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Super air conditioners: big chill on energy waste

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Air-conditioning efficiency has been improving steadily since the 1970s energy crisis focused attention on power consumption. Homes are far more efficient and better insulated - and heating and cooling machinery is far more efficient. But more homes have air conditioning, and new homes are bigger - negating the gains made by more efficient equipment.

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"We've had this situation where air- conditioning equipment has been getting more efficient, yet new homes are getting bigger - everything is supersized - so the result is you have more area to cool," says Andrew deLaski, executive director of the Appliance Standards Awareness Project, a Boston-based organization supported by a coalition of environmental and consumer groups, states, and utilities.

Power use for home air conditioning had been projected to rise 13 percent between 2002 and 2025 - without the new standards. That's modest compared with faster growing residential uses like personal computers, cell phone chargers, and other standby power energy "vampires," as President Bush has called them.

Yet because of its impact on peak power, growing demand for air conditioning is scarier than energy vampires and so must be kept under control, says Jonathan Koomey, a Lawrence Berkeley scientist who analyzes residential power use.

"It's true that power demand for residential cooling is growing at a moderate pace," he says. "But it's also true that air conditioning will be proportionally more important than other end uses because of the sort of impact it has on peak power demand."

By implementing the new standards, the nation would cut peak electric demand by 41,500 megawatts by 2020 and carbon emissions by some 7 million metric tons per year, according to an analysis by the American Council for an Energy-Efficient Economy (ACEEE) in Washington, an energy watchdog. That peak demand equals 83 500-megawatt power plants.

The standards are also projected to save consumers $3.4 billion on their electricity bills through 2020, the group says.

"These new standards for air conditioners represent a huge improvement in efficiency, with a lot of savings for consumers and less air pollution," says Steve Nadel, ACEEE executive director. "We're talking a big improvement in efficiency - and that's going to have a major impact."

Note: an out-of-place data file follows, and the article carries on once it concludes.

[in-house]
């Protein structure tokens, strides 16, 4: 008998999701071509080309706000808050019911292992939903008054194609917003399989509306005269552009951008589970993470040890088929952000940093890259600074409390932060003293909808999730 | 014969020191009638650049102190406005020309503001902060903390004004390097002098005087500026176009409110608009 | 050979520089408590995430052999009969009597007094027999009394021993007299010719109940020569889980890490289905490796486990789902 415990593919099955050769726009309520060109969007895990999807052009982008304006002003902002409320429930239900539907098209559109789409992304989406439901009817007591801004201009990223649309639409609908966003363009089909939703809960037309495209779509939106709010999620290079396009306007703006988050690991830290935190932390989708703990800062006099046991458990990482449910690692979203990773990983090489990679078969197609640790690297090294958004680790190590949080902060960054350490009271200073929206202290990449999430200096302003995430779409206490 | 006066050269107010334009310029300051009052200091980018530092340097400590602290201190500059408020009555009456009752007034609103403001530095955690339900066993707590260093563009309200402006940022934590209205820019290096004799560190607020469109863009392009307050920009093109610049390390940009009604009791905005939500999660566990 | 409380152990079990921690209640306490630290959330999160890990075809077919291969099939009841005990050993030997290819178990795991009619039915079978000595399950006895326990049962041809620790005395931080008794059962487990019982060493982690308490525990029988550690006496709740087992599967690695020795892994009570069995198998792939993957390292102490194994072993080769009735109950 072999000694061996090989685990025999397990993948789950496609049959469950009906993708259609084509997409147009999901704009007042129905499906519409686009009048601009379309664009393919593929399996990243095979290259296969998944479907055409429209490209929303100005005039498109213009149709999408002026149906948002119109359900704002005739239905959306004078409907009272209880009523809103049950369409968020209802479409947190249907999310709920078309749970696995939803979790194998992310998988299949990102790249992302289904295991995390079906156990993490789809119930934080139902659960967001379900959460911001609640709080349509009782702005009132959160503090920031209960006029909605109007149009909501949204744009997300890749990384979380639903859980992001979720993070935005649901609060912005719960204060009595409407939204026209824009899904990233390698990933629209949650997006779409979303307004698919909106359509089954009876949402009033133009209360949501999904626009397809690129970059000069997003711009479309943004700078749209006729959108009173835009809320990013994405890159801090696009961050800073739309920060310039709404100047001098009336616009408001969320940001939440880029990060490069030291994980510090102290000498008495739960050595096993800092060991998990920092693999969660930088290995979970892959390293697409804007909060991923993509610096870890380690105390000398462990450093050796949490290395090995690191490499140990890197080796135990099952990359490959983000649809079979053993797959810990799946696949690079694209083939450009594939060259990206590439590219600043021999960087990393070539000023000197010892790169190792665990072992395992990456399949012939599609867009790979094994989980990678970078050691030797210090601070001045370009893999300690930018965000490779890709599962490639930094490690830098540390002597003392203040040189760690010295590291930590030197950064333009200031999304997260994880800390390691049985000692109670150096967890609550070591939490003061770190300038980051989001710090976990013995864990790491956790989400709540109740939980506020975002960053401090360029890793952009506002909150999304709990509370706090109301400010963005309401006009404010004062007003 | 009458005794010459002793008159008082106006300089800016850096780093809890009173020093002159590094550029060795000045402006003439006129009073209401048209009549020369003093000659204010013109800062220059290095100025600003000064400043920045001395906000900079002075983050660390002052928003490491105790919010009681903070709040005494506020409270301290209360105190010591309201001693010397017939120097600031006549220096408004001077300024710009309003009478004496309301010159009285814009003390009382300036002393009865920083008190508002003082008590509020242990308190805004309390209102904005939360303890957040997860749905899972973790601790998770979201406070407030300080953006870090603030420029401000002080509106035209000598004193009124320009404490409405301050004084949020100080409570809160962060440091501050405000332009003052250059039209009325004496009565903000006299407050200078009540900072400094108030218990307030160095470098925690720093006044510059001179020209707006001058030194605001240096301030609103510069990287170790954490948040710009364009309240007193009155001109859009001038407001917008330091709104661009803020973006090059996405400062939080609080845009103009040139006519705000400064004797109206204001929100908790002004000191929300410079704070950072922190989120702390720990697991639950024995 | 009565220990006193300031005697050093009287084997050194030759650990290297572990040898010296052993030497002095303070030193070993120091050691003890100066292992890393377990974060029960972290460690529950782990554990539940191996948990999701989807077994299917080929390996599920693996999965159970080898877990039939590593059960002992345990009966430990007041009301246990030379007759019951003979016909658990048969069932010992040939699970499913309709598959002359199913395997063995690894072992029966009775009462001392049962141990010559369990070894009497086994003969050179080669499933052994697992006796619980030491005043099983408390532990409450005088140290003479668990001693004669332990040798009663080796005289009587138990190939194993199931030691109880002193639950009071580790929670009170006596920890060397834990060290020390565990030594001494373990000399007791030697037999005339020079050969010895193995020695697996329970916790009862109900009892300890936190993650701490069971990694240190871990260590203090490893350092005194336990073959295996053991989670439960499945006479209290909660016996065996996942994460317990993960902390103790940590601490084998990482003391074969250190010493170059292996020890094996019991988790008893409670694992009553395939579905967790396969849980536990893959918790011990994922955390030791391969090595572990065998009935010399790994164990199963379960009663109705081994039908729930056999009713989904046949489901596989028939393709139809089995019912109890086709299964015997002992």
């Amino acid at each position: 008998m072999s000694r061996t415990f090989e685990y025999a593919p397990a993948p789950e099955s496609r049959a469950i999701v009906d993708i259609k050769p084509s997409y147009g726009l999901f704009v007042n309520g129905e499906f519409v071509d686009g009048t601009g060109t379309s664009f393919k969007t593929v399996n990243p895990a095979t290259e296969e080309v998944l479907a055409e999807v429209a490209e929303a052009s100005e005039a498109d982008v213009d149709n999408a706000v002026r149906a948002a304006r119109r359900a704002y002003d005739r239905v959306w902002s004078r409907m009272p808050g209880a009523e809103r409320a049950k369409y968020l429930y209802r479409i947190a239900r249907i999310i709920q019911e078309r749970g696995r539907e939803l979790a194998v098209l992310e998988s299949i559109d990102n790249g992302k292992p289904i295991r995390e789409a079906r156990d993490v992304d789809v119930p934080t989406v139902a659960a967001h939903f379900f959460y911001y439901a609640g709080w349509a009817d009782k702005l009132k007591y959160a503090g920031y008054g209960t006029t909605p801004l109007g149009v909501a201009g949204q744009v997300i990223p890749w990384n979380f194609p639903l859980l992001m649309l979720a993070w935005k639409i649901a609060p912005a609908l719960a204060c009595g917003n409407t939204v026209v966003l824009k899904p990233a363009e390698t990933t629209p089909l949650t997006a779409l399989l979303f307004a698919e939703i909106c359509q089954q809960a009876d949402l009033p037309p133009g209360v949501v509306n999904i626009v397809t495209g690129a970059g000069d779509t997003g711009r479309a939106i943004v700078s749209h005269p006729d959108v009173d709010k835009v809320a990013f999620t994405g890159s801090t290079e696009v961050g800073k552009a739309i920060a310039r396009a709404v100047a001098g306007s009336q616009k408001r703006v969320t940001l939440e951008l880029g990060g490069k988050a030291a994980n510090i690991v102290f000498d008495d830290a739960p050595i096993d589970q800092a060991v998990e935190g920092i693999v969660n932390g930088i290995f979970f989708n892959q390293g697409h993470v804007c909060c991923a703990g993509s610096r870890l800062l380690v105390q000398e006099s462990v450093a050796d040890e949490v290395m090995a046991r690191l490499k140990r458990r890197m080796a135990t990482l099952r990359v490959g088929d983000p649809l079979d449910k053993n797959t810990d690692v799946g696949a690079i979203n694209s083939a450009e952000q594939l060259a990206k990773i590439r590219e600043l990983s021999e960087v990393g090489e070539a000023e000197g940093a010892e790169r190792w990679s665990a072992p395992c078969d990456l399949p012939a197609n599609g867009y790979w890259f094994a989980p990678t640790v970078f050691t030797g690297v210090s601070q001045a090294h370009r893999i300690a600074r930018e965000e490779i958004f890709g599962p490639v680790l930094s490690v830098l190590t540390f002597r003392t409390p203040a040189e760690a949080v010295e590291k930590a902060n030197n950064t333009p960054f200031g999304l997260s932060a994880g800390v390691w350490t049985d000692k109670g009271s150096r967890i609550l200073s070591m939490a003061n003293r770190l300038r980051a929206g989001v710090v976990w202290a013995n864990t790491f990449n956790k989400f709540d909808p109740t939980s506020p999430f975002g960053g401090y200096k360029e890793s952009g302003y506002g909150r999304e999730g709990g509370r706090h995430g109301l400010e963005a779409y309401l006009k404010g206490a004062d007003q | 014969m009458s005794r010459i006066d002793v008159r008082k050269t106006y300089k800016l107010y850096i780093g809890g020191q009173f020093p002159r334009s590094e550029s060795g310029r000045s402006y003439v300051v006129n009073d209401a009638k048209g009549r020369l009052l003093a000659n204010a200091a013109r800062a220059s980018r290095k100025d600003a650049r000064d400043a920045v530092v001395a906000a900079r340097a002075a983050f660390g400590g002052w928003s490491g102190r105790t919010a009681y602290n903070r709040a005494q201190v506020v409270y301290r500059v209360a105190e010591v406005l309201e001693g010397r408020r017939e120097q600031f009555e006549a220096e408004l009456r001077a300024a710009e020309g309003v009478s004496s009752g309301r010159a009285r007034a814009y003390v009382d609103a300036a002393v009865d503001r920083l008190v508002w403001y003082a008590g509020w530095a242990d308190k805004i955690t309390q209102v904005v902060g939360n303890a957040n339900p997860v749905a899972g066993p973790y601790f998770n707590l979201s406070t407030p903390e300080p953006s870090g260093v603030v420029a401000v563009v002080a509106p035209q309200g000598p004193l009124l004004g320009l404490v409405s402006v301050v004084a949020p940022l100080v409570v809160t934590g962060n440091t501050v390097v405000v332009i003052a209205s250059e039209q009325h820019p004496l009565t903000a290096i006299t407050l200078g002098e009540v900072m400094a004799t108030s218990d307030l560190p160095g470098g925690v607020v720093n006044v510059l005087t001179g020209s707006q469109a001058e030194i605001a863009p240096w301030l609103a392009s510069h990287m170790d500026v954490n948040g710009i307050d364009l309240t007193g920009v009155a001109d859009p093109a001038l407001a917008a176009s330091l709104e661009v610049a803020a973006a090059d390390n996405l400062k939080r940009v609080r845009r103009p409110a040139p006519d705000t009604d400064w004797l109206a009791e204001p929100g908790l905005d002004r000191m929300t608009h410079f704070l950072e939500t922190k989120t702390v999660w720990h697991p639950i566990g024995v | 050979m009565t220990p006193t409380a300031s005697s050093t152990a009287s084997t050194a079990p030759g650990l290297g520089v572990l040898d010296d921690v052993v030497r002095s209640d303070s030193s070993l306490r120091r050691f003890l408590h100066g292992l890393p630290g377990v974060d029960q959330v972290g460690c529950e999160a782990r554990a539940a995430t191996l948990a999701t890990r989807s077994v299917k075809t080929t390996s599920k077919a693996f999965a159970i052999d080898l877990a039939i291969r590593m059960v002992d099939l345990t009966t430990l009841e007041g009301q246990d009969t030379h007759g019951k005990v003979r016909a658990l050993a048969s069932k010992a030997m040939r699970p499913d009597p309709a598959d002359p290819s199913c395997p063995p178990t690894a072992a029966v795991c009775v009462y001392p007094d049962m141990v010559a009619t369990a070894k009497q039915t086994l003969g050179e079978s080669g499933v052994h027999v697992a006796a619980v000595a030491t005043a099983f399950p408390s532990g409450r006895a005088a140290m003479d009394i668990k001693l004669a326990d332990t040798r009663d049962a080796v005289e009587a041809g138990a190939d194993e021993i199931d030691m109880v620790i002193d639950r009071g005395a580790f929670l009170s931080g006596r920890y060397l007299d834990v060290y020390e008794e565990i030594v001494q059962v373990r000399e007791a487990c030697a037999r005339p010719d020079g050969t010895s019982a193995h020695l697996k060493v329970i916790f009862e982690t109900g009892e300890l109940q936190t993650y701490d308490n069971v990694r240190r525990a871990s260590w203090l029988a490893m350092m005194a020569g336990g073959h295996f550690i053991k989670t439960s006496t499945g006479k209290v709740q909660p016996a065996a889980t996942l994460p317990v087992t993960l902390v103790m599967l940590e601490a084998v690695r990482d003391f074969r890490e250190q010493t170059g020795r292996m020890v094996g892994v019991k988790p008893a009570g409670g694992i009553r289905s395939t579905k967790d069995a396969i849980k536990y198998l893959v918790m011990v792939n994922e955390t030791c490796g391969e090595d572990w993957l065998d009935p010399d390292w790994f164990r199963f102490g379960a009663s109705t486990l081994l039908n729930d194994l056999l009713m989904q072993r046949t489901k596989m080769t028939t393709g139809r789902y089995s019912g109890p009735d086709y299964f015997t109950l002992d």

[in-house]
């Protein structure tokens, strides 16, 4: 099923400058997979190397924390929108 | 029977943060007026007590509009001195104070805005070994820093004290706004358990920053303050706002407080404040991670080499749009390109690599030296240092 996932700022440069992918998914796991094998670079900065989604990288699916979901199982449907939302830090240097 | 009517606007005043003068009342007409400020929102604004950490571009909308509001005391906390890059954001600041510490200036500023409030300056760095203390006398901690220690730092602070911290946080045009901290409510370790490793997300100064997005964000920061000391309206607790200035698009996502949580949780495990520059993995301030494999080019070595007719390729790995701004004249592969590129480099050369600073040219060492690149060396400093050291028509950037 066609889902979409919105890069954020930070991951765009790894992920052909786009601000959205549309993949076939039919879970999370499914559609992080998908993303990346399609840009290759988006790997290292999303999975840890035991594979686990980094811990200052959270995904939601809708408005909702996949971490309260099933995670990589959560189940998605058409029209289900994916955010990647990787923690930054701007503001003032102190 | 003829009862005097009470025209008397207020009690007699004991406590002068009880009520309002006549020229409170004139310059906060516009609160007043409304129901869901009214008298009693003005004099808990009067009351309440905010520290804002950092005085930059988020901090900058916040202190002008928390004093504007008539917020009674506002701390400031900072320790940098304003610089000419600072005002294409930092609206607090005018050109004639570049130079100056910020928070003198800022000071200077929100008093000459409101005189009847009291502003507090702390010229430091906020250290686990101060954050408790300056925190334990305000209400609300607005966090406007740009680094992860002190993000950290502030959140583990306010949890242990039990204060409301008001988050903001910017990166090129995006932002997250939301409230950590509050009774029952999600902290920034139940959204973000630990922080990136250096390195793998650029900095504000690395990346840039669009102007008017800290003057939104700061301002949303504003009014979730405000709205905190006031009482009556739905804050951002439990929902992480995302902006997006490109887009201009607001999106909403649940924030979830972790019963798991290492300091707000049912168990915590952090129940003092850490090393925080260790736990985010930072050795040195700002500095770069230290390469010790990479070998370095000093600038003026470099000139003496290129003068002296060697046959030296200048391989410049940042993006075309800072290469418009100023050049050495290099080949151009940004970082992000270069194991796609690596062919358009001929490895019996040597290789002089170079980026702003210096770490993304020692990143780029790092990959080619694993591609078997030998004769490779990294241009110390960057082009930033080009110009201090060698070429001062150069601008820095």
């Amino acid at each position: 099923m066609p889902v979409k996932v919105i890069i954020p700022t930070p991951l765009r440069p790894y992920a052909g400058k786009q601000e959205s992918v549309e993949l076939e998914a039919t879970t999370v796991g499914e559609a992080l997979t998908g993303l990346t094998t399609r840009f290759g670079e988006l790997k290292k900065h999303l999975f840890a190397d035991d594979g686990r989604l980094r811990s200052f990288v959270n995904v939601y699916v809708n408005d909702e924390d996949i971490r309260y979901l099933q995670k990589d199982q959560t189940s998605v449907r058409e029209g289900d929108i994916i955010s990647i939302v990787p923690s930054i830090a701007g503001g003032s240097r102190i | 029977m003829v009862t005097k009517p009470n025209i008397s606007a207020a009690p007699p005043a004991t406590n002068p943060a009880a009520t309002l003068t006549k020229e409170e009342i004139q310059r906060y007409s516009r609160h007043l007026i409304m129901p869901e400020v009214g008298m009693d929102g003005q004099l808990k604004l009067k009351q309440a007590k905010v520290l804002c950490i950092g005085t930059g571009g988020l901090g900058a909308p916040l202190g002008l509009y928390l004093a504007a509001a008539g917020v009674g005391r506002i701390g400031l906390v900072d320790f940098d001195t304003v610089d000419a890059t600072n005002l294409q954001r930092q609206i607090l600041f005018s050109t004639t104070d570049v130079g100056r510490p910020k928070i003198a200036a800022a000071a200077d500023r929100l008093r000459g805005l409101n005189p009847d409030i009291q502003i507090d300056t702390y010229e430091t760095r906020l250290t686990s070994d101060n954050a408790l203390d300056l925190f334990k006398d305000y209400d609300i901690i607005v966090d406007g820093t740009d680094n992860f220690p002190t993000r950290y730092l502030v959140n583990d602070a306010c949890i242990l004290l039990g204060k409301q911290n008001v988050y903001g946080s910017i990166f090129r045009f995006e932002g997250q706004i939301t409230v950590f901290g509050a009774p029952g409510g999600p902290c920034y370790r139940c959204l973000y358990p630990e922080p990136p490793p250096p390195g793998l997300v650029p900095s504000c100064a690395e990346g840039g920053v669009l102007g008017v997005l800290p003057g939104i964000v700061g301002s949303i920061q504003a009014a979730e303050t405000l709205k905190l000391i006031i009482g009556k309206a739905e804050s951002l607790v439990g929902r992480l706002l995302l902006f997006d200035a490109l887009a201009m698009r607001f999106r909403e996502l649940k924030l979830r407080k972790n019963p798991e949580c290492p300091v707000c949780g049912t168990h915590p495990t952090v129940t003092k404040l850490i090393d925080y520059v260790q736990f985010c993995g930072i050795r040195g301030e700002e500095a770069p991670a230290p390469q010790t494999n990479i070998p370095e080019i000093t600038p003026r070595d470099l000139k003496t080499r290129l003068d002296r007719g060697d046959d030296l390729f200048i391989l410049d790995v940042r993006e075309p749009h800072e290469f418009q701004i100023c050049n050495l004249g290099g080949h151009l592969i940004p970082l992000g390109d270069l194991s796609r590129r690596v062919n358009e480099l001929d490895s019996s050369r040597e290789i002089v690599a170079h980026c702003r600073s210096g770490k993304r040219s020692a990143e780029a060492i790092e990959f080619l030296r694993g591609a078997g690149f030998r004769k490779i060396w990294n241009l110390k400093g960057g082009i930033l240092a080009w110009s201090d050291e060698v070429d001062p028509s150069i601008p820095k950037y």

Some manufacturers have been steadily pushing the technological envelope on efficient air conditioners for some time.

Sitting in his perfectly chilled office in steamy Tyler, Texas, Greg Walters spends a lot of time pondering cool ideas like: What's the most energy-efficient air conditioner my company can build?

Over a recent two-year period, Mr. Walters led an elite product-development team at Trane, a major air-conditioner manufacturer, in hot pursuit of the holy grail of air conditioners - a central-air unit for homes that would be 100 percent more energy efficient than anything the DOE currently requires.

Not surprisingly, the resulting Trane XL19i is pricey - a high-tech rocket ship among residential air conditioners that can cost up to 2.5 times a similar conventional unit. Despite its cost, its efficiency makes it popular even in cooler regions like New England, company officials say.

Yet for the nation's Sun Belt and its hottest regions like the Mojave, the XL19i is rated to use up to 95 percent less power than the government's air-conditioning energy standard. It may not be quite like putting a man on the moon, but the marriage of next-generation compressors, heat exchangers, coolant, and motor was plenty tough. "We had to use every resource we had to do it, absolutely," Walters recalls.

So far, the XL19i is selling well, he says. Sales of other manufacturers' super-high-efficiency models are also reportedly strong in the hottest regions of the country - Florida, Georgia, Texas, California - where air conditioners run around the clock. Rival Lennox Industries sells a 19.2 SEER unit. Tim Thorson, the senior product manager for cooling at Lennox, says its new model is selling well - even in Alaska.

"Certain people want not only the most efficient machine, but the one that's best at dealing with humidity and air quality," Mr. Thorson says.

Even in Oconomowoc, Wis., for example, about a third of replacement units are models in the 18 SEER range, says Jason Punzel, service and sales manager at Pat's Heating and Air Conditioning. "It does get pretty warm up here for a couple of months."

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